For the First Time in Over a Decade, Nepali Workers are Formally Going to Israel

The Department of Foreign Employment has recommended names of 1,600 individuals who have applied for the jobs out of which 1,000 will be selected for caregiver jobs in Israel.

the HRM
12 years after it stopped recruiting workers from Nepal, Israel is all set to recruit 1,000 Nepali workers in caregiver jobs. The Department of Foreign Employment (DoFE) has recently recommended the names of 1,600 individuals to the Population Immigration and Border Authority of Israel.

Of the total recommended applicants, 70 percent are female and 30 percent are male. All of them have passed the English language test required to go to Israel for employment.

If things move ahead as planned, the first batch of Nepali workers will leave for Israel by the first week of November. As per the agreement signed last year, Israel is recruiting 700 male and 300 female workers in caregiver jobs.

After the Population and Immigration Authority of Israel sends back the final list, DoFE will forward the names of the Nepali going to Israel in the first phase to Israel’s Embassy in Nepal.

Nepalis have been working as caregivers in Israel for a long time. However, the government recognized the country as a labor destination only in 2003. Nepalis have earned a good reputation among Israelis for their services as caregivers.

With reports of irregularities in the hiring system and exploitation of migrant workers by recruiting agencies, Israel stopped hiring Nepali workers in 2009.
However, the number of Nepalis entering Israel through unauthorized routes continued to grow as hundreds of Nepalis entered Israel carrying fake Indian passports even when the ban was imposed.

Recruitment resumed once again when both countries started the Joint Pilot Program in 2015. Under the program, Israel was expected to hire 300 Nepali caregivers who don’t have to pay more than Rs 65,000 to get the job. As per the program, Israel had agreed to hire 60 Nepalis every year. But the progress remained sluggish as only 27 Nepali workers landed in Israel in 2017.

G2G Modality
The signing of the new agreement on September 30, 2020, between Nepal and Israel marks the new beginning in terms of Nepal’s labor export to Israel. The agreement has not only paved the way for Nepalis to work in Israel’s hospitals, nursing homes, daycare centers but also in other sectors such as agriculture, hospitality, and construction later.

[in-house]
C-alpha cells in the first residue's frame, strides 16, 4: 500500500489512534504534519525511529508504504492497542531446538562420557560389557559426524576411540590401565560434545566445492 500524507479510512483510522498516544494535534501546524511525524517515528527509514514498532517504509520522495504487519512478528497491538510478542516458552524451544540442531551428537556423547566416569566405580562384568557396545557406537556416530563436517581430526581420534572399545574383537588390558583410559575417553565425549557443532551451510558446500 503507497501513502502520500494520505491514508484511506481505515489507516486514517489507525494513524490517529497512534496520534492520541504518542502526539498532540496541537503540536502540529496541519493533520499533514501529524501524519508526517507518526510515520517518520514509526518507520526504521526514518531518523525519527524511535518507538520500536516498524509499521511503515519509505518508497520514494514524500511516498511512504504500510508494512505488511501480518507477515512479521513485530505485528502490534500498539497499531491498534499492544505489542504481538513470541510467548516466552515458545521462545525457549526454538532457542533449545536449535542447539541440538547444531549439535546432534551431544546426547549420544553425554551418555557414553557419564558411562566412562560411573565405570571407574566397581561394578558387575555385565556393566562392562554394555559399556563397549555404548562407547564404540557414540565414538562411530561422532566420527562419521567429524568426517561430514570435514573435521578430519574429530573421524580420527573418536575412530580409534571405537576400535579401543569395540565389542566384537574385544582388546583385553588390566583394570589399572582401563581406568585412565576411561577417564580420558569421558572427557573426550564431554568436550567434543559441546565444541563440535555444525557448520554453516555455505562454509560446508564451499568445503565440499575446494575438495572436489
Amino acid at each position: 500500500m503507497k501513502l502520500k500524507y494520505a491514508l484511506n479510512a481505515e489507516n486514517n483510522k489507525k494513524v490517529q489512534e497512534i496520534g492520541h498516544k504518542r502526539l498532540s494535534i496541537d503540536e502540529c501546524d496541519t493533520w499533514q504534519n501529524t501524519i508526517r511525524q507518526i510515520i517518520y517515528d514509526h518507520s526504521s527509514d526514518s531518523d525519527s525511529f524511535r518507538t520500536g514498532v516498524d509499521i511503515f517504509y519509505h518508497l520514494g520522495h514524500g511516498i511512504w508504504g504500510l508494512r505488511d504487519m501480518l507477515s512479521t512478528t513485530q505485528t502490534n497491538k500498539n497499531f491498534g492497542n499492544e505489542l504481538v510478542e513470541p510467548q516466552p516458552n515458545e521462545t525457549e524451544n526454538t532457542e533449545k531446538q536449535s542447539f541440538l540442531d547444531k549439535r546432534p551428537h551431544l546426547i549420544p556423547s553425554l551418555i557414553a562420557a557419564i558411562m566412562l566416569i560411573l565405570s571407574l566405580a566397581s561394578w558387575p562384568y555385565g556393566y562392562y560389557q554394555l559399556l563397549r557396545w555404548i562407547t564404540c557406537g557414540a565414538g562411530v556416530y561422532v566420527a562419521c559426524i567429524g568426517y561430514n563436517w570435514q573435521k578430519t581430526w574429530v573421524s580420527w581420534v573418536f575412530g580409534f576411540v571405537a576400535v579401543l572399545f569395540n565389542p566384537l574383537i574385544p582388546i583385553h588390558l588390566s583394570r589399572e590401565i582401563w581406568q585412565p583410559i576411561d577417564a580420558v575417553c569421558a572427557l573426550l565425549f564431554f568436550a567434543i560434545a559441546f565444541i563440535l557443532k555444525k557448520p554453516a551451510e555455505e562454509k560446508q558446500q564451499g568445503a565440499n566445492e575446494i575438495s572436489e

The good thing about the new recruitment is, the whole process is being done under the government-to-government (G2G) modality, meaning there will be no presence of private recruiting agencies.

Overwhelming Response 
Israel caregiver job vacancies have received a huge response from Nepali youths. According to the Department of Foreign Employment, the government body overseeing the labor migration sector including the management of Nepali workers’ migration to Israel, thousands of Nepalis have approached the department. For 1,000 caregiver jobs, more than 26,500 people initially created user IDs in the online application, but only 7,009 completed the application process and were eligible to sit in the exams.

Nepalis who will be going to Israel for caregiver jobs will receive a monthly salary of $ 1,600. More than 7,000 Nepalis sat for English language exams at 16 test centers across Kathmandu on September 13.

Israeli jobs promise better perks and facilities than Gulf countries and are as attractive labor destinations as Japan and South Korea. Israel is a safer and more attractive destination for Nepali migrant workers compared to the Gulf countries and Malaysia. Kamal Gyawali, information officer at the DoFE said the huge number of applicants suggests the youths are interested to go to Isreal.

Costly Affair
Despite the ‘Free Visa, Free-Ticket’ policy of the Nepal government, those who will be finally selected for the Israeli job will have to shell out hefty amounts to go to Israel.

According to DoFE, selected Nepali workers will have to spend an estimated Rs 165,700. Israel-bound workers have to bear all the expenses, including airfare, health insurance, pre-departure training, and medical examination by themselves.

Of the total Rs 165,700, Rs 140,000 will be spent on a one-way flight from Nepal to Israel; Rs 5,000 on health insurance package; Rs 700 on pre-departure orientation training; Rs 5,000 on the passport; Rs 10,000 on medical examination; Rs 2,500 for the Covid-19 PCR test, and Rs 1500-2500 as a contribution to the Foreign Employment Welfare Fund.

Migrant workers’ rights activists have criticized the government for this arrangement. According to them, the amount is too big for the workers to pay. The provision of making the workers pay for Israeli jobs is a step backward from its commitment to securing zero-cost jobs for Nepali migrant workers, they say.

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